In a move that could potentially huge impact on the search market, Alexa, the Amazon owned company that is most famous for its website popularity toolbar, has opened up its search index and web crawler to the world on the Amazon Web Services Platform.
Alexa says that its Web Search Platform, currently in beta, is the first time that the heavyweight search engine crawling technology used by the likes of Yahoo and Google has been made available to developers and small companies.
The sheer cost of maintaining an index and crawling technology has been a barrier to many companies with search ambitions. Now, with Alexa making the vast processing power of its servers available to everyone, small companies and enthusiasts have the potential to mine Alexa’s vast database and use the web crawling technology to set up search services of their own.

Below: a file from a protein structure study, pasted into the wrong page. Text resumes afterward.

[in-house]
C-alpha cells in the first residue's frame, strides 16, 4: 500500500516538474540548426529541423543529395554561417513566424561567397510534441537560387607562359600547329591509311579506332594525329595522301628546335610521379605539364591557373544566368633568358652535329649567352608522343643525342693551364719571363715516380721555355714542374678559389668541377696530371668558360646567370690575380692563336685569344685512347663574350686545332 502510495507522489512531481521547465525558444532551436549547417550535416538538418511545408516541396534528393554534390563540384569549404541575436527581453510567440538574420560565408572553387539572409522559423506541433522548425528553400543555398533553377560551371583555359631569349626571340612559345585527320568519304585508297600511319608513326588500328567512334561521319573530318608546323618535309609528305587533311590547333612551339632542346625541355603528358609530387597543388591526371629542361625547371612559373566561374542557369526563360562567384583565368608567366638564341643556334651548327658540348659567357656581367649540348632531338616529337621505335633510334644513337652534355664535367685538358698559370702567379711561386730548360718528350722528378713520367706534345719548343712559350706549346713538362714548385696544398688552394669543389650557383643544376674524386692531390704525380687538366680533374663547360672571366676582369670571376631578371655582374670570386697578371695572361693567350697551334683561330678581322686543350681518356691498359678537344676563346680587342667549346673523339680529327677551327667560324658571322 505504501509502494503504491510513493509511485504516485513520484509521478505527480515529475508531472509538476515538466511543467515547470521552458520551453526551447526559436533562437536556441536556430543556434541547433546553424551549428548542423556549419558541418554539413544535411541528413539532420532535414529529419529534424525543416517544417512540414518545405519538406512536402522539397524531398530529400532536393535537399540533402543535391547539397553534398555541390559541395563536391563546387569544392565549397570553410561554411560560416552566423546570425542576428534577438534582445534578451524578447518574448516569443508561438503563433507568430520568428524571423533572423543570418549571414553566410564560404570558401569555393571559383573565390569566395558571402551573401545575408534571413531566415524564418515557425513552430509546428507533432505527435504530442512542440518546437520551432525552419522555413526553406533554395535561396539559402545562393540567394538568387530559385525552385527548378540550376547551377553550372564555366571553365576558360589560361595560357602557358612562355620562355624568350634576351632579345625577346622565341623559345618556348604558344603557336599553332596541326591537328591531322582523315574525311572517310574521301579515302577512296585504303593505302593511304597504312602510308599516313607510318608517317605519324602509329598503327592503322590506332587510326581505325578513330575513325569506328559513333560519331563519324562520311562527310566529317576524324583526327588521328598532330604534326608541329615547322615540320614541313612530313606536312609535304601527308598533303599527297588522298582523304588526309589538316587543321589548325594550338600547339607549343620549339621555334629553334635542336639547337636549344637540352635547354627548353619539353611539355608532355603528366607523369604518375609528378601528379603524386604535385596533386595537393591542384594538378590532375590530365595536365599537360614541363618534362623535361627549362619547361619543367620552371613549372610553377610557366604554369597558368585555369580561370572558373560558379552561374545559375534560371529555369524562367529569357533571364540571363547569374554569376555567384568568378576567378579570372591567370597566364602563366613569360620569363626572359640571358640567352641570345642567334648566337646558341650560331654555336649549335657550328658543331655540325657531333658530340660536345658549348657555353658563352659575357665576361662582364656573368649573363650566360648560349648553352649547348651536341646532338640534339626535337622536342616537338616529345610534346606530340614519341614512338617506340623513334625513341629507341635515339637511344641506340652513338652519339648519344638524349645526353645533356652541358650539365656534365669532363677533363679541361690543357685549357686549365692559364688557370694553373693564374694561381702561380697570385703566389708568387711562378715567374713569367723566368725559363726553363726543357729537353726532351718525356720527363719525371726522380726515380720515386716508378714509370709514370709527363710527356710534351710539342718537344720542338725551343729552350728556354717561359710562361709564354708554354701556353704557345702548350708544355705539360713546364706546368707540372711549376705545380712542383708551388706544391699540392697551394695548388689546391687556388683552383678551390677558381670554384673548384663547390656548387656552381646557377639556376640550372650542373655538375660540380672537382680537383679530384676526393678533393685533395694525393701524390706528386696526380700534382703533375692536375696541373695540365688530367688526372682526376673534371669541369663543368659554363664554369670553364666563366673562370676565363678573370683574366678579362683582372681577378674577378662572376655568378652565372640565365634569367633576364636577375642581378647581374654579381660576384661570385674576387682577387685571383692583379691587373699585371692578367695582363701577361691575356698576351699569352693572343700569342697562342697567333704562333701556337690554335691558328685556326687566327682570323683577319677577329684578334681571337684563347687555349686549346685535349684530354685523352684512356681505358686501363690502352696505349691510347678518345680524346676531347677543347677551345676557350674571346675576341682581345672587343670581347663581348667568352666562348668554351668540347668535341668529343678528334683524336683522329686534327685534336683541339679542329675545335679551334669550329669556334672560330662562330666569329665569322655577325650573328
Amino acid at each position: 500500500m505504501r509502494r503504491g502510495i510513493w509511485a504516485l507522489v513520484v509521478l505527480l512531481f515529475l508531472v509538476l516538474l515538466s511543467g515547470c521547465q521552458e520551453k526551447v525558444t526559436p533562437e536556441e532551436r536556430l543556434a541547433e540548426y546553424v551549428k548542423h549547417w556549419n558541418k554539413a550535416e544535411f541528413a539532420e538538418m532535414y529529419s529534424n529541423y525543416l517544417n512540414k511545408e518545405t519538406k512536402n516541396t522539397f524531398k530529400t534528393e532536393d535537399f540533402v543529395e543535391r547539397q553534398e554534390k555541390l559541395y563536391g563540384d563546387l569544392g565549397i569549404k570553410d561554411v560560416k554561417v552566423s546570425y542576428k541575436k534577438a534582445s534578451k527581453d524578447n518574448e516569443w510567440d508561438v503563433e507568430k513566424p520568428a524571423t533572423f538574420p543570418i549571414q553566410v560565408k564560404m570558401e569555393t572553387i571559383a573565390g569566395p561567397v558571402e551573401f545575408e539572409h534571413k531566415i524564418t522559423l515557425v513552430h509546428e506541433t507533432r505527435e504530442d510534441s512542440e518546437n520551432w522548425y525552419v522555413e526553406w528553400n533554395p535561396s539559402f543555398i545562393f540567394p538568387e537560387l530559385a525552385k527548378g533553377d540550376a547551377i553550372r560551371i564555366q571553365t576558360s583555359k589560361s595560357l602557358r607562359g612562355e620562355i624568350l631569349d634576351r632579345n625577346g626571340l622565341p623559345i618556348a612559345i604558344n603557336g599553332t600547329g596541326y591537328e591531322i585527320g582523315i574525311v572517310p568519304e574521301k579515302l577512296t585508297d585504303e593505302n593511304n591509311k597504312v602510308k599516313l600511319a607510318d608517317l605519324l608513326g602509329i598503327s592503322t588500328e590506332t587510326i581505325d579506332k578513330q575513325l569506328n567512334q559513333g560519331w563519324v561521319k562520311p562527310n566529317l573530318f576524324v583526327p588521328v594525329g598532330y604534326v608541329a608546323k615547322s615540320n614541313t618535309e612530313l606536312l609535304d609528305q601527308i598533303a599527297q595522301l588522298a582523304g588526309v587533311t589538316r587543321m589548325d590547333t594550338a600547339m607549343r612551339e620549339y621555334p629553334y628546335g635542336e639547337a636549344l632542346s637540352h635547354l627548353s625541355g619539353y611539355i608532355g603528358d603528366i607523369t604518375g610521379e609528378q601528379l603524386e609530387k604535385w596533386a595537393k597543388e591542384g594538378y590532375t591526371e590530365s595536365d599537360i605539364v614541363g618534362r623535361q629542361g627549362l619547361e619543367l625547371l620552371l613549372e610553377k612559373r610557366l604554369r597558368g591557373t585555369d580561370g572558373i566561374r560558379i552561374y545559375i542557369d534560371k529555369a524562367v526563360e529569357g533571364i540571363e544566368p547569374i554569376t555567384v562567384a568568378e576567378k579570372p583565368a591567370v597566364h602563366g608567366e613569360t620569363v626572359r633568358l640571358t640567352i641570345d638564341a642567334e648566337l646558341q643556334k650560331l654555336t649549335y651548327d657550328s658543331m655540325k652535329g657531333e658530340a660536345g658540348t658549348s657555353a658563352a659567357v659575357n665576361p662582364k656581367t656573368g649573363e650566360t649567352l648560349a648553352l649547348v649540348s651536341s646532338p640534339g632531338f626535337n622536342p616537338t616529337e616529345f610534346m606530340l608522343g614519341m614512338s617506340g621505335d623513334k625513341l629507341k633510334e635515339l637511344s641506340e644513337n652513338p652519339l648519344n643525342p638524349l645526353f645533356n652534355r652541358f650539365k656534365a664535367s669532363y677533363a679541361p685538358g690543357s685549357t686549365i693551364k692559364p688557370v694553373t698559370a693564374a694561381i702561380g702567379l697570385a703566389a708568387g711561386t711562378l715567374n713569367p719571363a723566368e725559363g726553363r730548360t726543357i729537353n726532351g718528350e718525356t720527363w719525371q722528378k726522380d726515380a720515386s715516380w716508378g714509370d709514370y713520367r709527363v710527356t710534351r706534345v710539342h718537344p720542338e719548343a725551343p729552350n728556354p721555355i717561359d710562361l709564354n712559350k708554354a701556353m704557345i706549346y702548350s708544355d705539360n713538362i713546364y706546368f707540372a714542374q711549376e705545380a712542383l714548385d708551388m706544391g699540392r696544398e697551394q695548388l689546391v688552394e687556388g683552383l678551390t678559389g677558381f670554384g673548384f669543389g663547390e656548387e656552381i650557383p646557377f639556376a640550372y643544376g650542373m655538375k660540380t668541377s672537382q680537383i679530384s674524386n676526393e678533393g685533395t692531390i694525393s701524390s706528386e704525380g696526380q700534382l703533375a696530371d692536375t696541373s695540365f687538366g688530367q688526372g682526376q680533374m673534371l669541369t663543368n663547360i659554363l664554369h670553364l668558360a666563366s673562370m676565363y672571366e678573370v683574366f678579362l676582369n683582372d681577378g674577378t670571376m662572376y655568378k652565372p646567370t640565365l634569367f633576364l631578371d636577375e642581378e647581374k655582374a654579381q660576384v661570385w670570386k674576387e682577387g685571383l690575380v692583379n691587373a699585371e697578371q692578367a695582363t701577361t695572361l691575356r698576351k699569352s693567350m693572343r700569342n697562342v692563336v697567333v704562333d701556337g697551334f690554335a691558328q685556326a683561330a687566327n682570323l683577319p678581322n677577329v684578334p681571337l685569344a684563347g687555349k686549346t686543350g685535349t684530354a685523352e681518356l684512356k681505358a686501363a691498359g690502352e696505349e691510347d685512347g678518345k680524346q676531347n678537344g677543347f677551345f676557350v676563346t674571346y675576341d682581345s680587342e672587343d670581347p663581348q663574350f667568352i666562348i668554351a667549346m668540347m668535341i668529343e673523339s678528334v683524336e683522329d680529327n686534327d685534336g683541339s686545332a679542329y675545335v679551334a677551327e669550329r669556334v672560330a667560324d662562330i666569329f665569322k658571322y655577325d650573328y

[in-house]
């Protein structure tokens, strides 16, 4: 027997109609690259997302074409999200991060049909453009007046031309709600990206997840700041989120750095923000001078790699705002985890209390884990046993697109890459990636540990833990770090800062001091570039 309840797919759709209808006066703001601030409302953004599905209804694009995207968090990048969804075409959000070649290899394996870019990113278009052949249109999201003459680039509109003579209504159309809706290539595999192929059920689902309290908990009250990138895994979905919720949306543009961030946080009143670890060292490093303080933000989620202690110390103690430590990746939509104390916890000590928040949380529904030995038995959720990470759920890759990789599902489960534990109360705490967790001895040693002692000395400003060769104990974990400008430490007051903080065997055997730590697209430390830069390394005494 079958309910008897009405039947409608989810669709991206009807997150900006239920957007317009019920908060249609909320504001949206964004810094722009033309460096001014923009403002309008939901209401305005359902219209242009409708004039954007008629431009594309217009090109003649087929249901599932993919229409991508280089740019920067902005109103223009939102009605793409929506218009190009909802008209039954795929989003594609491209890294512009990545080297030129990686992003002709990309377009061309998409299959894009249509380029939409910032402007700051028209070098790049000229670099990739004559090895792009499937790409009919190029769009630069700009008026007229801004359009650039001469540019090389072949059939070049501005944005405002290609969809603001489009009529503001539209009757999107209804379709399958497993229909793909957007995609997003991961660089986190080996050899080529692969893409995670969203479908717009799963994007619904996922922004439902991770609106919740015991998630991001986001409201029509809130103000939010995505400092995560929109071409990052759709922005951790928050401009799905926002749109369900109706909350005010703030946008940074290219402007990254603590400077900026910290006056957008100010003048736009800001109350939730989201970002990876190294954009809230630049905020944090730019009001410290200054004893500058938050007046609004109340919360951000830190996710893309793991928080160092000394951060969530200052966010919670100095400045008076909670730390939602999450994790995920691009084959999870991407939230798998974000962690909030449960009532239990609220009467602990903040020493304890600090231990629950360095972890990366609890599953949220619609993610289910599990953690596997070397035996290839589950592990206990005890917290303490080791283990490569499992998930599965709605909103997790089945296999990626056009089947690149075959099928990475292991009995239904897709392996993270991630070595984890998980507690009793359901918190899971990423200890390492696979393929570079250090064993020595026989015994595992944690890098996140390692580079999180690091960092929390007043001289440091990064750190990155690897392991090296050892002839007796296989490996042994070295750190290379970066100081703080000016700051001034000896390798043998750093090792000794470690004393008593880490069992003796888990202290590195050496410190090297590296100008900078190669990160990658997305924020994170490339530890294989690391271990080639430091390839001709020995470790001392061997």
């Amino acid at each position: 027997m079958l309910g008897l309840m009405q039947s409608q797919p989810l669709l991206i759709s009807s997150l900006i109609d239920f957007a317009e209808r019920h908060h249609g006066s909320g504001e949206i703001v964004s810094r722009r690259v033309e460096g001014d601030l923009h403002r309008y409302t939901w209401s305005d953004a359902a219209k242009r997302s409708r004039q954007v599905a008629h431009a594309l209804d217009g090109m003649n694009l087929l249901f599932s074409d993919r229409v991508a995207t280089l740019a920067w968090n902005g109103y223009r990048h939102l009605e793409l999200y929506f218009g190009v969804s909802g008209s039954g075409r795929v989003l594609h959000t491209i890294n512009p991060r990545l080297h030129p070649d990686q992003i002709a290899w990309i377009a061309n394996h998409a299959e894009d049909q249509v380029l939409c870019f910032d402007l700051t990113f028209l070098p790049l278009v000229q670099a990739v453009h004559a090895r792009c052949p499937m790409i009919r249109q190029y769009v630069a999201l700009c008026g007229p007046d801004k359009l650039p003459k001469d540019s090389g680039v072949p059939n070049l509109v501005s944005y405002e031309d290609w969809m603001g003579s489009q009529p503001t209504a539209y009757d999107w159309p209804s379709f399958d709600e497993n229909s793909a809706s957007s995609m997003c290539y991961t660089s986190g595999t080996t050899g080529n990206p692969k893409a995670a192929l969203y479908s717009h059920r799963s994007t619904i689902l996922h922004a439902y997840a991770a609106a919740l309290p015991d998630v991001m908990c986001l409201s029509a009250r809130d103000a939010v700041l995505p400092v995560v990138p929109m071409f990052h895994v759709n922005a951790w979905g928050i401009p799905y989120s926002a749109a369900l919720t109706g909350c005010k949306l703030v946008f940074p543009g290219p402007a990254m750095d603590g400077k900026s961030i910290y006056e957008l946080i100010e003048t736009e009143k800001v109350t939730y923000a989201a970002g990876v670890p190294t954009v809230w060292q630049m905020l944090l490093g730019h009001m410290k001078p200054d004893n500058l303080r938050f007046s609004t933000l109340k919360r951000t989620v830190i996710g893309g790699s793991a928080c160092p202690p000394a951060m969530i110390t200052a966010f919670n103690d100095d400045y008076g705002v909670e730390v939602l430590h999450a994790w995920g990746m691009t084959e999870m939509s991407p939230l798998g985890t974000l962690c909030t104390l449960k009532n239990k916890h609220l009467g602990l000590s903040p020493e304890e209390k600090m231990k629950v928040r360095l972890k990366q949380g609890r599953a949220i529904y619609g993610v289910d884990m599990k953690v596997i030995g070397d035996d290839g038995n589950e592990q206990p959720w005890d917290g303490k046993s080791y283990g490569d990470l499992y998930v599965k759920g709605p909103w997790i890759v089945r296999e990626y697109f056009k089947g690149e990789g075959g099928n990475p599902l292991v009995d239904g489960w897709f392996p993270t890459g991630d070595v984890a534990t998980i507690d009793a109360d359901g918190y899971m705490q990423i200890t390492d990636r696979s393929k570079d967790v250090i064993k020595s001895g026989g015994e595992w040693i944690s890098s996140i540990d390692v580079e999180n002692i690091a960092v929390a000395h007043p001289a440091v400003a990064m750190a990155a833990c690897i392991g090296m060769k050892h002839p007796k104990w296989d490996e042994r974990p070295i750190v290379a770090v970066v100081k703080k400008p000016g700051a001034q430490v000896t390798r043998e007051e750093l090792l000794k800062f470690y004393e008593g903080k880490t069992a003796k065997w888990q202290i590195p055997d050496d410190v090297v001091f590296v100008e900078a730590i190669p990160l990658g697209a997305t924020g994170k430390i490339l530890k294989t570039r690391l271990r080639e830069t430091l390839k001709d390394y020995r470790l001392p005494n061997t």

John Batelle, who first broke the story at his Searchblog, puts it well when he says:
The figures involved certainly seem impressive. Alexa says it spiders 4 billion to 5 billion pages a month, archives 1 terabyte of data a day, with each data store holding up to 100 terabytes of information - although how these figures compare with a Google and Yahoo is difficult to know.
There are no licensing costs just modest fees for processing, bandwidth and storage.
Alexa says sites such as the experimental musipedia, where you can search for tunes and melodies by whistling or singing (I won’t be trying this, much to the relief of my colleagues), are the kind of innovative new search sites that will be possible.
This could be a very smart move as Alexa had effectively lost the search engine game against the big three of Google, Yahoo and Microsoft, so why not change the rules of the game and give yourself a headstart.
At this early stage there are, of course, lots of if and buts but democratising search in this way could lead to some innovative search sites and Alexa’s move has been favourably received in the blogosphere.
Whether Alexa can upset the search apple cart remains to be seen but if it lessens the possibility of a Googlopoly, where we rely on the next offering from Google Labs to expand our search frontier, it can only be a good thing.
You can read more about Alexa's Web Search Platform here.